He started out making potatoes:


But he quickly decided that potatoes just wouldn’t do. There was a famine, after all, and all the potatoes turned black.

So he made some other shapes:

Celtic cross
Celtic cross
Snake, in honor of St. Patrick
Snake, in honor of St. Patrick
Bottle of Guinness (yes, he's 11)
Bottle of Guinness (yes, he’s 11)
And what turned out to look like a standing stone, even though it wasn't meant to be
And what turned out to look like a standing stone, even though it wasn’t meant to be

Later tonight I’ll write about the Irish stew and soda bread we’re having for dinner. But for now, here’s our recipe for Irish potatoes, originally provided by Donna Pilato at Entertaining (my comments in parentheses):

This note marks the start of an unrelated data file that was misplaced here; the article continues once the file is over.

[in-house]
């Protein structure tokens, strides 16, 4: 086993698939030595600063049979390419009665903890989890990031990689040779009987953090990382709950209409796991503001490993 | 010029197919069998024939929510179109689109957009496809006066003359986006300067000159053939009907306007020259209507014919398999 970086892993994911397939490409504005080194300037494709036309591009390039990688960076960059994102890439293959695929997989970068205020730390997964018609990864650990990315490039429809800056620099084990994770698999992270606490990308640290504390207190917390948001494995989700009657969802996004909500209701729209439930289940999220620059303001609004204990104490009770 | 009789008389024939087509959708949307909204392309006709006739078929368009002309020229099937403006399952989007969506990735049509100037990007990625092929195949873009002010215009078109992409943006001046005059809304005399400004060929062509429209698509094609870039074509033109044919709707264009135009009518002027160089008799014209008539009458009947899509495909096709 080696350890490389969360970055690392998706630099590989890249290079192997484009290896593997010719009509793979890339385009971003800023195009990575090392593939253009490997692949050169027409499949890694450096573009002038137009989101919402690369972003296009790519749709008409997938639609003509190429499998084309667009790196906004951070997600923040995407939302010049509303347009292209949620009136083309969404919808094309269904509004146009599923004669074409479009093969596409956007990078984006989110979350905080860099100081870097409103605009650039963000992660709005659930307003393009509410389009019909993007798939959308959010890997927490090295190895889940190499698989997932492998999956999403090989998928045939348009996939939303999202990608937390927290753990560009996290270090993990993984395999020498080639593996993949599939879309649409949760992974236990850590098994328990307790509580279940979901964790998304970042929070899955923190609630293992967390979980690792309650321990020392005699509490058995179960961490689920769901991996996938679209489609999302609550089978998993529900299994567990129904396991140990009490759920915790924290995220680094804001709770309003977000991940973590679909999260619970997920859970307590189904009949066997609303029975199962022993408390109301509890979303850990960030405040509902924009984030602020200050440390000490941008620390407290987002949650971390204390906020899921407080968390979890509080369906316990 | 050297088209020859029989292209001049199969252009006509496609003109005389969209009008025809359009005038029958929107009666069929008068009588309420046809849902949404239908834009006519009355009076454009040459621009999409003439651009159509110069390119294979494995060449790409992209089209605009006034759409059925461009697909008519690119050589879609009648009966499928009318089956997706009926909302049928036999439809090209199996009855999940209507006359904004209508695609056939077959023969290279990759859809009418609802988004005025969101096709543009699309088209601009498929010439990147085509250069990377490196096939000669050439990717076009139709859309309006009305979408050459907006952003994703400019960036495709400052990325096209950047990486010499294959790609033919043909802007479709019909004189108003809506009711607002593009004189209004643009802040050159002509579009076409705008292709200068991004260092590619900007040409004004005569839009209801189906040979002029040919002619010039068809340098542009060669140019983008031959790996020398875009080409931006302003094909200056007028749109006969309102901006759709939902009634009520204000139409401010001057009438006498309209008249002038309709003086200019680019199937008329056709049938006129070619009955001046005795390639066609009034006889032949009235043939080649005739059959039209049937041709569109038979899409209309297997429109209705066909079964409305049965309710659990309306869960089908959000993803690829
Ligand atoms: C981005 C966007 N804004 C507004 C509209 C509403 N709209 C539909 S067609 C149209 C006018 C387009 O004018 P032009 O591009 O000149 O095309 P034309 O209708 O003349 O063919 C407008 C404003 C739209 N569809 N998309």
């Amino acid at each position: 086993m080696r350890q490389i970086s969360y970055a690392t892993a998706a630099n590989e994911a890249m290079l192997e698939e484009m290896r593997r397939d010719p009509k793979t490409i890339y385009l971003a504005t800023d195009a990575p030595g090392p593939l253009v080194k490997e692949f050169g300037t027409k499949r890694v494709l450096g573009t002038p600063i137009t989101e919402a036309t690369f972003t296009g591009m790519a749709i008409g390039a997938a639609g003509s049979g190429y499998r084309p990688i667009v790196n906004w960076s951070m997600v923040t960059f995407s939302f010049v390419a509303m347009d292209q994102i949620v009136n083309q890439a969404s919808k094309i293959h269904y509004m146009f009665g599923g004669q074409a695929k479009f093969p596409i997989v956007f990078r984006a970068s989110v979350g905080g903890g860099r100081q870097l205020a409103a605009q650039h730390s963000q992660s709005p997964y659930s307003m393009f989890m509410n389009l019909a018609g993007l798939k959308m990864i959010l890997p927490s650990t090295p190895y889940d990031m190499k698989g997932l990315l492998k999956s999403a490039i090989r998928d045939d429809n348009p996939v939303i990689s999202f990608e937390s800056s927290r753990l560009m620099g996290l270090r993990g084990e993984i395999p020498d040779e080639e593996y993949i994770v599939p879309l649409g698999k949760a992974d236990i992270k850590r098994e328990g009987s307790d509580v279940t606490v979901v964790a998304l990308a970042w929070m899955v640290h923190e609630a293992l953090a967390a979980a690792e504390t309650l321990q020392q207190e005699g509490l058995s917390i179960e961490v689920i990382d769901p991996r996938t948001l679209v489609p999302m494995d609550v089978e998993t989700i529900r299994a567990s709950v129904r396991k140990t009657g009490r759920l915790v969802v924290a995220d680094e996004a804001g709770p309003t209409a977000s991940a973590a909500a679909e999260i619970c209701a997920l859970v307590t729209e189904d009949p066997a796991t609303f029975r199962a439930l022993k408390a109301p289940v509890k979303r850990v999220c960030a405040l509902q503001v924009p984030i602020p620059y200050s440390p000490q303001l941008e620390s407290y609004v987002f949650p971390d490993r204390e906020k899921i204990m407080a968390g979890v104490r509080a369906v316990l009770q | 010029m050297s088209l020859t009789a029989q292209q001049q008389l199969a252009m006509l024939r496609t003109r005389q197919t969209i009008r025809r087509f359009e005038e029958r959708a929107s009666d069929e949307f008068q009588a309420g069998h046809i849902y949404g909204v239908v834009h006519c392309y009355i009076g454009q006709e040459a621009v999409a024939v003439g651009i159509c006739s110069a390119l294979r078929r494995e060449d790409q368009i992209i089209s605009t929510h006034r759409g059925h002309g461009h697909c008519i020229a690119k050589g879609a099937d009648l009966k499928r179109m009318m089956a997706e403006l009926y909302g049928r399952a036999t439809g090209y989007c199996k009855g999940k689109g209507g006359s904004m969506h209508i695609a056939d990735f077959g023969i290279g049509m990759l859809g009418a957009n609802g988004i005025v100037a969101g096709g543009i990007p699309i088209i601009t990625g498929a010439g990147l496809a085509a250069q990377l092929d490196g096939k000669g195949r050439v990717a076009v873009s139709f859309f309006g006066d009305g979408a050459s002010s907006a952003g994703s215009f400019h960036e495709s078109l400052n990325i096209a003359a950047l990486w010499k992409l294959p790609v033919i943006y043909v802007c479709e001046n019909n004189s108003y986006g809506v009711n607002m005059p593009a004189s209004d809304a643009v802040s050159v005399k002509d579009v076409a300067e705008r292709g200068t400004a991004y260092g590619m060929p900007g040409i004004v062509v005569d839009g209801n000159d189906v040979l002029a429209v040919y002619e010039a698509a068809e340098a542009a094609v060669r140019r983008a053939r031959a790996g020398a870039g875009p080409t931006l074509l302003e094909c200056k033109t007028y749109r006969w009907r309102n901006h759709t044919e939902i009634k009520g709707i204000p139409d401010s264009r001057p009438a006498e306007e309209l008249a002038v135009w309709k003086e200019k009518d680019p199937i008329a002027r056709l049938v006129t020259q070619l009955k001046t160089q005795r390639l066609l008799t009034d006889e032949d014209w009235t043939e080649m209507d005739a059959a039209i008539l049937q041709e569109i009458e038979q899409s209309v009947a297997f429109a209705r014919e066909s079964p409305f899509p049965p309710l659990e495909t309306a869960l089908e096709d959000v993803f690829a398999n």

• ¼ cup (½ stick) butter, softened
  • 4 ounces regular cream cheese, softened (Donna says don’t use low fat or whipped, but we used Neufchatel with no problems)
  • 1 pound powdered sugar, plus extra for coating hands
  • 7 ounces sweetened coconut flakes
  • 1 teaspoon vanilla
  • 2 tablespoons ground cinnamon (we have also used allspice and nutmeg, both of which were delicious)

With mixer, cream together cream cheese and butter in a medium bowl. Mix in sugar and vanilla, being careful to add sugar slowly to avoid creating a large sugar cloud. Stir in the coconut flakes. Put cinnamon into a small bowl. (If you discover that you have accidentally used extraordinarily strong Vietnamese cinnamon, mix in some powdered sugar to cut it.) Coat dry hands with a little powdered sugar, and using your hands take small pieces of mixture (about 2 teaspoons apiece) and form into potato shape (or as you wish!). Drop potatoes into cinnamon and roll to coat. Place on baking sheet. When all the potatoes have been formed and dipped in cinnamon, refrigerate for several hours until firm. (Or eat right away. Whatever.)